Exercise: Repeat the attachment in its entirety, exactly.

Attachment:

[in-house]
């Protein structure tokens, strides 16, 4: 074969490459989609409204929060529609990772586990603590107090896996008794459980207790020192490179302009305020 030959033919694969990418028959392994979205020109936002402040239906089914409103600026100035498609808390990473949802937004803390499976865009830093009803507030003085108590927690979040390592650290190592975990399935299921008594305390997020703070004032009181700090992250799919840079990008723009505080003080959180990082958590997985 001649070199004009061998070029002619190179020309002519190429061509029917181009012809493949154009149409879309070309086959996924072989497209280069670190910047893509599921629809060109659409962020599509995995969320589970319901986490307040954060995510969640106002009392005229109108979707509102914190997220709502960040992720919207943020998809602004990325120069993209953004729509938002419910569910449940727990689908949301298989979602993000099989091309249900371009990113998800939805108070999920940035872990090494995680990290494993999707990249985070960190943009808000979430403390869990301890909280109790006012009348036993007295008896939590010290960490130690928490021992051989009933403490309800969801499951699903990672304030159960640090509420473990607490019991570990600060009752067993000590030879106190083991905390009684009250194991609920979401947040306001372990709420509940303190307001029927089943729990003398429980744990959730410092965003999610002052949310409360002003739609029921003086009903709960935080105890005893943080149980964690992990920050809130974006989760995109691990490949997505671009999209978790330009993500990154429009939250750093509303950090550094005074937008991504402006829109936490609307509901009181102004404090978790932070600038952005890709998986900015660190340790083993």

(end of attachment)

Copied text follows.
[in-house]
């Protein structure tokens, strides 16, 4: 074969490459989609409204929060529609990772586990603590107090896996008794459980207790020192490179302009305020 030959033919694969990418028959392994979205020109936002402040239906089914409103600026100035498609808390990473949802937004803390499976865009830093009803507030003085108590927690979040390592650290190592975990399935299921008594305390997020703070004032009181700090992250799919840079990008723009505080003080959180990082958590997985 001649070199004009061998070029002619190179020309002519190429061509029917181009012809493949154009149409879309070309086959996924072989497209280069670190910047893509599921629809060109659409962020599509995995969320589970319901986490307040954060995510969640106002009392005229109108979707509102914190997220709502960040992720919207943020998809602004990325120069993209953004729509938002419910569910449940727990689908949301298989979602993000099989091309249900371009990113998800939805108070999920940035872990090494995680990290494993999707990249985070960190943009808000979430403390869990301890909280109790006012009348036993007295008896939590010290960490130690928490021992051989009933403490309800969801499951699903990672304030159960640090509420473990607490019991570990600060009752067993000590030879106190083991905390009684009250194991609920979401947040306001372990709420509940303190307001029927089943729990003398429980744990959730410092965003999610002052949310409360002003739609029921003086009903709960935080105890005893943080149980964690992990920050809130974006989760995109691990490949997505671009999209978790330009993500990154429009939250750093509303950090550094005074937008991504402006829109936490609307509901009181102004404090978790932070600038952005890709998986900015660190340790083993």